Some people who currently prefer to call themselves "Asian-Americans" woke up one morning and decided that "Oriental" is now a word to be used only for Oriental rugs, Oriental art and lamps, or any other inanimate object from Eastern Asia.

When I was teaching English in China, many of my students would refer to themselves as "Oriental", and I would correct them and say, It's better to say that you are Asian or Chinese rather than Oriental, but I was at a loss as to explain why.
My Chinese students were very smart, and came back at me with the fact that being from Asia was too broad a term, and asked if Persians and Saudi Arabians should also refer to themselves as "Asian".

I then had to make excuses for my geographically-challenged fellow Americans* who had long ago replaced the correct term of "Oriental" (meaning the bio-geographic region including southern Asia and the Malay Archipelago as far as the Philippines, Borneo and Java), and replaced it with "Asian" which in truth encompasses half the world's population - many of whom do not consider themselves to be of the same race as those from the Orient.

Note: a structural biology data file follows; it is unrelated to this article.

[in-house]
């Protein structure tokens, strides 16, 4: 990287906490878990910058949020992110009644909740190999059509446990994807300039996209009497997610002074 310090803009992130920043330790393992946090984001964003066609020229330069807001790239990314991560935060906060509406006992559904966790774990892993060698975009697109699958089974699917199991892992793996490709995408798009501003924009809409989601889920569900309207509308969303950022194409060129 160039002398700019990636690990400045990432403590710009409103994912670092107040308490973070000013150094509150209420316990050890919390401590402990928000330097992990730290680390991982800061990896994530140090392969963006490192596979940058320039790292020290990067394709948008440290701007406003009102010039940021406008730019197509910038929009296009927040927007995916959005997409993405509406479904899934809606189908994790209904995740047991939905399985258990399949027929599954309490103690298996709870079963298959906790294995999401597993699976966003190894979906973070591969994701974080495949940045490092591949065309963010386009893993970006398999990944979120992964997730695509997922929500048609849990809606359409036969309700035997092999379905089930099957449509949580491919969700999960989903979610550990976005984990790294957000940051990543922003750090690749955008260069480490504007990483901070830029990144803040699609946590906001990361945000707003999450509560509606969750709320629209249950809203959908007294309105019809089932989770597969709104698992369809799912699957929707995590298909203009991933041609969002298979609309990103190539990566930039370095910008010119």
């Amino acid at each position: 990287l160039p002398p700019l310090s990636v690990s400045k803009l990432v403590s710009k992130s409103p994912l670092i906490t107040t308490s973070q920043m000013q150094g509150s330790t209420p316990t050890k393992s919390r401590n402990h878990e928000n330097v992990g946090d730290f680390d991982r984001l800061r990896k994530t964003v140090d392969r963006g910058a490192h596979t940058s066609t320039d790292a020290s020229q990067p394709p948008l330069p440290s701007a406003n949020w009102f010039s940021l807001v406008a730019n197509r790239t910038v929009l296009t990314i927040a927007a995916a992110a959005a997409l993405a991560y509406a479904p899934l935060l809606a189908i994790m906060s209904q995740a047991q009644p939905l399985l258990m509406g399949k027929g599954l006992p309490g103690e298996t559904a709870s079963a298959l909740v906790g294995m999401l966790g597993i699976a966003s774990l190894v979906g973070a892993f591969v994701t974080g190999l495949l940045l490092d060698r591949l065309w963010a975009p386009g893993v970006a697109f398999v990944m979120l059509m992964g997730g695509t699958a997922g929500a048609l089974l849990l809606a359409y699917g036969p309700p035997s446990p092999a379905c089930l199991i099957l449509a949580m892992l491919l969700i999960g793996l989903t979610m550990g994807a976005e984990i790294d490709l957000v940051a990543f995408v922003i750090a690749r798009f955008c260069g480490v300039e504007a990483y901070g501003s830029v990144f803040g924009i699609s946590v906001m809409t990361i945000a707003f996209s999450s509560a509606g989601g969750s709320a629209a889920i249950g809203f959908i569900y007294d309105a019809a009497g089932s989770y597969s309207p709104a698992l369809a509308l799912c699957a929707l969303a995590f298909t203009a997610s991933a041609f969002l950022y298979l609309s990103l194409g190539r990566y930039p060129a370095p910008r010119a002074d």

(For those Americans reading this and who've slept through their high school geography class: It's true, the whole Middle East, and half of Russia are located in the Asian continent)

But I admit I am not helping the problem. You see, almost half the people that find our website did so while searching for "Asian art" and I have done a lot to promote our business as "Purveyors of Asian art". So you can blame me too.
To truly be an Asian art gallery, we would have to offer artwork from beyond the Orient, from places like India, Persia (Iran), most Arab nations, and Russia.


There are a lot of things that present problems in the English language.
Usually these problems are thanks to mistakes of the past.
That's why we have to say, "He's an Indian from India" versus "He's a Native-American Indian" (Thanks to Mr. Columbus).

Things to learn:
Do not refer to a Persian (Iranian) as Arab.
If you refer to an Arab-American as being Asian, they will look at you funny and possibly be offended.
If you refer to a person from India as Asian, you will mildly amuse them.
If you refer to a Russian as being Asian, they will pour borsch on you (my ex-wife is Russian, so I know this to be true from experience).
Using "Asian" to refer to a person from Singapore is okay, but they will later, as if by accident, mention that they are in fact from the most civilized country in Asia.

*We citizens of the USA call ourselves "Americans" which seems a bit arrogant to our neighbors who reside on the continents of North and South America. Keep in mind, Canadians and Mexicans are also from North America, but refer to themselves in more correct geographic terms.

Typical Gallery Price: $60.00